As the newly hired secretary of your local poetry society, one of your jobs is to go through the mess that is the archives and try and get things in some semblance of order. Currently, you are trying to chronologically order the records from the society's quarterly meetings last year. To complicate your task, the poets couldn't just put a date on things- no, they had to go and encode that information in the form of a poem. Can you decipher the one below and figure out which season the meeting took place in?
There are many riddle poems, but very few poem riddles.
And another (updated):
Each stanza will lead you to a certain thing. These things must be combined in order to find the answer.
The Pet Bird
The first he heard was what it sang of; grief
that it had dared to fly, but back it fell.
Its wings were clipped- it warbled of a sky
it had no claim to, though it fled its cell.
He stooped to cup it with his tender hands
and said, “We’ll not go forth to whence you came!
The sky is dreary- here is warm and safe.
You came here worn and weary- now be tame.”
He laid it in its cage- it scratched and sang,
and every word it called was full of tears.
He frowned and said, “Your life depends on mine!
Give thanks to me- domesticate these fears!”
He left; the bird now had to face the truth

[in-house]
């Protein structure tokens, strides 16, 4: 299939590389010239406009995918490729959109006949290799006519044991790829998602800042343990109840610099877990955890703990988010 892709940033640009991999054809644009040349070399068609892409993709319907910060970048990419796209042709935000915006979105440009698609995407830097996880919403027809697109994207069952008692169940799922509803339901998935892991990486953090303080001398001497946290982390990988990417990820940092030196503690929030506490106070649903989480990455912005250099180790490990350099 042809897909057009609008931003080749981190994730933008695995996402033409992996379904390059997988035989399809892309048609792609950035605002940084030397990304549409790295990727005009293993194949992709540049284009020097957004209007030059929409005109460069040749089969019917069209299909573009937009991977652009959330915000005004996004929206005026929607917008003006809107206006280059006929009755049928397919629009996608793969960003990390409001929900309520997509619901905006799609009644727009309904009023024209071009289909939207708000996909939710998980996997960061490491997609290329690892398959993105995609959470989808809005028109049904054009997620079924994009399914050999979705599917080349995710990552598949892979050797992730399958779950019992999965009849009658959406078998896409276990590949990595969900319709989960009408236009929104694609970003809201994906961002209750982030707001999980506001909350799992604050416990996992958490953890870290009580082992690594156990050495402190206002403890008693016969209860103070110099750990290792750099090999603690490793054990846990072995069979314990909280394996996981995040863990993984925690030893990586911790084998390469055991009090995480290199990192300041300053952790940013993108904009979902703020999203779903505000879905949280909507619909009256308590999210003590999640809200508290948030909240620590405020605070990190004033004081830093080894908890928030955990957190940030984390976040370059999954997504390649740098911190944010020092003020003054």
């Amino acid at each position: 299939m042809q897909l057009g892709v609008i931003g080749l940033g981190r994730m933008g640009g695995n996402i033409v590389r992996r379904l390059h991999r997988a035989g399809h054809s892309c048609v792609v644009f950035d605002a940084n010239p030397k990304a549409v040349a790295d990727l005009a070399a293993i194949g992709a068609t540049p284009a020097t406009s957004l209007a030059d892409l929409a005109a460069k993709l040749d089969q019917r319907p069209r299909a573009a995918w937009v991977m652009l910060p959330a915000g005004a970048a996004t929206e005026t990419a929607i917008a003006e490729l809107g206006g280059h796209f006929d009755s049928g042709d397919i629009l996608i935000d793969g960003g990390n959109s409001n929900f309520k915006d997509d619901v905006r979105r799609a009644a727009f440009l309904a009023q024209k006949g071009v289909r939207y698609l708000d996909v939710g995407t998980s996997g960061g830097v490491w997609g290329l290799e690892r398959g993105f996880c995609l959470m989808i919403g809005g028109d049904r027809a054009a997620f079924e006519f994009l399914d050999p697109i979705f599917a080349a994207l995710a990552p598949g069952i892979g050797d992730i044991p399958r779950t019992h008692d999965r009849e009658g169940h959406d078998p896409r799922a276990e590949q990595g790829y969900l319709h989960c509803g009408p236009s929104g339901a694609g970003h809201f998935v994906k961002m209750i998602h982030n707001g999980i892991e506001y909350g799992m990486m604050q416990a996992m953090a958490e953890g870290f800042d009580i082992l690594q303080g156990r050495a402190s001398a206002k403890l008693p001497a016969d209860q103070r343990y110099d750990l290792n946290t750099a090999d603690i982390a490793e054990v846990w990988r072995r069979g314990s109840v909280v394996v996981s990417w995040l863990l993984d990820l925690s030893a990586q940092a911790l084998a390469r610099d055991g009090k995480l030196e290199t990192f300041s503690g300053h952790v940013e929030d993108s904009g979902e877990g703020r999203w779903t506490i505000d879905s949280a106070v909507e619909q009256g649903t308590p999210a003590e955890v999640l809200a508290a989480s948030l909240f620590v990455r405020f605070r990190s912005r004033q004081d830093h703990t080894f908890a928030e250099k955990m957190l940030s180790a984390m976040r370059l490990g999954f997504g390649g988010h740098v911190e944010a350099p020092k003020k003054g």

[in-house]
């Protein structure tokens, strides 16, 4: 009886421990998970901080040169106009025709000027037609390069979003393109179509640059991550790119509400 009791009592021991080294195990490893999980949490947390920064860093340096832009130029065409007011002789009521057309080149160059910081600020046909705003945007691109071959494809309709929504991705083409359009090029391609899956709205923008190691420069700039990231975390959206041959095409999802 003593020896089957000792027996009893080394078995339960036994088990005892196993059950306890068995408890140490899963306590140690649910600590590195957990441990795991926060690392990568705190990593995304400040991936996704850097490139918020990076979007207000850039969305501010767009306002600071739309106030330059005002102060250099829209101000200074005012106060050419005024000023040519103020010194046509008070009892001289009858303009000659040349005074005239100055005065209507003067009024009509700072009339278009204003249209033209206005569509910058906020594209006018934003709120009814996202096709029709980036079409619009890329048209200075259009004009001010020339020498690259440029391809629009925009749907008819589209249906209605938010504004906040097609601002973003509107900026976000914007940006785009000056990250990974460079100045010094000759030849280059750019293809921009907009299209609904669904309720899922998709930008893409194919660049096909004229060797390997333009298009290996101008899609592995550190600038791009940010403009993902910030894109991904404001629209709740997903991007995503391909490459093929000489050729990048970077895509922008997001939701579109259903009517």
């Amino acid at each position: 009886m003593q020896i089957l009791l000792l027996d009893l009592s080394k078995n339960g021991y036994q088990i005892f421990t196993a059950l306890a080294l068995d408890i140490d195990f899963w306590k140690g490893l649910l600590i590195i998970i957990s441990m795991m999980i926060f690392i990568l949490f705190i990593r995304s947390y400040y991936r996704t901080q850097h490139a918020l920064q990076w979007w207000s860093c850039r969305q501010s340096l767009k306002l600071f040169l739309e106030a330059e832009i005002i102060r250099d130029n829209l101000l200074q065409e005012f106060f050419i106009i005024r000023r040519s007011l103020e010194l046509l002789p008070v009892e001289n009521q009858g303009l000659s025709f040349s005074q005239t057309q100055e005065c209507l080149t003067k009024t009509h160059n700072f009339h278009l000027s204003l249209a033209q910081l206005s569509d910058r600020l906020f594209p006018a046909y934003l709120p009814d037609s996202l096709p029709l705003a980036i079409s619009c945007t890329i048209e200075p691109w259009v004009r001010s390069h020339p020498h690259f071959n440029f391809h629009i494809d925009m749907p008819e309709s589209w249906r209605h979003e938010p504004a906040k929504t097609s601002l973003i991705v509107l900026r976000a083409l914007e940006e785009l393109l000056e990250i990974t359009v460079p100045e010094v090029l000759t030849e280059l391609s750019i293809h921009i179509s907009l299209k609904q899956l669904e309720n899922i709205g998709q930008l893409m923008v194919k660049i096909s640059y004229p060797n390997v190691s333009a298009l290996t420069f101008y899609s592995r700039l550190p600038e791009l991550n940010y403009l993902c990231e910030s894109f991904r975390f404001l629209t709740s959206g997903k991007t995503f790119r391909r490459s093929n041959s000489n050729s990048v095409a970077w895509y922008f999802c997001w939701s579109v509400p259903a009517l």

that twice now had been hung about its head:
there would be no returning to the sky.
It popped the cage and tumbled from the ledge.
Its crooked wings were clapsed and folded tight
as lonely Death embraced even one so small.
Its master sprinted in, but found it done:
The beginning and the end were in its fall.
Too late, his heart was sore, and now he saw
that soon begins the month when birds must leave.
The bell-beat sounds- its time was drawing near.
He held it to his chest, began to grieve.
His tears flowed out; he said, “I must be mad-
I think my love’s a song inside my head.
My care was but a third of what I should
have done- I thought I tried, and yet he’s dead.”
His life was torn, now, where it had been tied-
in twain entied, as creepers choke a leaf.
To autumn he went crumpled, dry, and frail,
and with coming on of winter died of grief.
Though man pretends to brains, he’s first a fool,
and fools, beloved of God, will often tend
to weep for birds, and sing their requiems,
forgetting that they sent them to their end.